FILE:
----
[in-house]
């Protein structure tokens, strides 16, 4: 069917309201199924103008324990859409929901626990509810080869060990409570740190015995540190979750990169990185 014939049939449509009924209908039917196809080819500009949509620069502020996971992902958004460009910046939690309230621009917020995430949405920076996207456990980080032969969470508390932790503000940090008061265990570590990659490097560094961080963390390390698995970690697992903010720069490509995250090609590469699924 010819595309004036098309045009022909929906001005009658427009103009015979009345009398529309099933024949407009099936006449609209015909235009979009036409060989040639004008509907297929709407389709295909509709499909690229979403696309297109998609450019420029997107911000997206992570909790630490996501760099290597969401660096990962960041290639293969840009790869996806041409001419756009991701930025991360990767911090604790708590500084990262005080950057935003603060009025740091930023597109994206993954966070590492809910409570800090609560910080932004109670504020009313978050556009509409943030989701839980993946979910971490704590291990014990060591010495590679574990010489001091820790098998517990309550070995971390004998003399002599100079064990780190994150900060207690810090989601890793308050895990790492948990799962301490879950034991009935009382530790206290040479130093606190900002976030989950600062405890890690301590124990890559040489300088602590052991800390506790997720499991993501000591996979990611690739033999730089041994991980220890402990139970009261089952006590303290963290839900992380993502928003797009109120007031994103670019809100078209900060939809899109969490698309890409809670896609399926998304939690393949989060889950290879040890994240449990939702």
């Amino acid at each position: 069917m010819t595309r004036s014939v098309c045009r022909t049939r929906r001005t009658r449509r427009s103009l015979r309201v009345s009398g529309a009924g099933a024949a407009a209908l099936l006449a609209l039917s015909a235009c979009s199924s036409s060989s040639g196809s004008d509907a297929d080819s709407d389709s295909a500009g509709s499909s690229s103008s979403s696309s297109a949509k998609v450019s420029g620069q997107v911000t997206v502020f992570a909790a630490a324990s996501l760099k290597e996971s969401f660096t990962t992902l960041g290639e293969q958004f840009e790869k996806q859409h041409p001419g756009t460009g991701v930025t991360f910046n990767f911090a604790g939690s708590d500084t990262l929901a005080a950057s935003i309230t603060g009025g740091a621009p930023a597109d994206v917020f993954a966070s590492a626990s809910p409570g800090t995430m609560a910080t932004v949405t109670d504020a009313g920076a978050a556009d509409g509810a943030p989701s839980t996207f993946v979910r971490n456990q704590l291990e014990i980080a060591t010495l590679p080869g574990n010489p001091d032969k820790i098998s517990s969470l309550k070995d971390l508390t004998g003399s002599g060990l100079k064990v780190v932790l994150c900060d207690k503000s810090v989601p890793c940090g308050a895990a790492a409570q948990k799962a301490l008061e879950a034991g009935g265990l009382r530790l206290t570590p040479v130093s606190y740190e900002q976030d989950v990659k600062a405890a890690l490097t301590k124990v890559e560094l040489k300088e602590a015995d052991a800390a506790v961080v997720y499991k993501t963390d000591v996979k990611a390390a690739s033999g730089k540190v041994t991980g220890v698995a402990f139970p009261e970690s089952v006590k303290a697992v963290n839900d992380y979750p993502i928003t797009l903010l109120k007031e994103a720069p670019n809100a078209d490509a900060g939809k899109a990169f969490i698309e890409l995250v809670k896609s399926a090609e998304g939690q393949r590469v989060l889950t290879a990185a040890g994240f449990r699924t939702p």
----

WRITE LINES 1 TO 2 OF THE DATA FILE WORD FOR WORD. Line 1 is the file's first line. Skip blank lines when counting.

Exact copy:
[in-house]
């Protein structure tokens, strides 16, 4: 069917309201199924103008324990859409929901626990509810080869060990409570740190015995540190979750990169990185 014939049939449509009924209908039917196809080819500009949509620069502020996971992902958004460009910046939690309230621009917020995430949405920076996207456990980080032969969470508390932790503000940090008061265990570590990659490097560094961080963390390390698995970690697992903010720069490509995250090609590469699924 010819595309004036098309045009022909929906001005009658427009103009015979009345009398529309099933024949407009099936006449609209015909235009979009036409060989040639004008509907297929709407389709295909509709499909690229979403696309297109998609450019420029997107911000997206992570909790630490996501760099290597969401660096990962960041290639293969840009790869996806041409001419756009991701930025991360990767911090604790708590500084990262005080950057935003603060009025740091930023597109994206993954966070590492809910409570800090609560910080932004109670504020009313978050556009509409943030989701839980993946979910971490704590291990014990060591010495590679574990010489001091820790098998517990309550070995971390004998003399002599100079064990780190994150900060207690810090989601890793308050895990790492948990799962301490879950034991009935009382530790206290040479130093606190900002976030989950600062405890890690301590124990890559040489300088602590052991800390506790997720499991993501000591996979990611690739033999730089041994991980220890402990139970009261089952006590303290963290839900992380993502928003797009109120007031994103670019809100078209900060939809899109969490698309890409809670896609399926998304939690393949989060889950290879040890994240449990939702």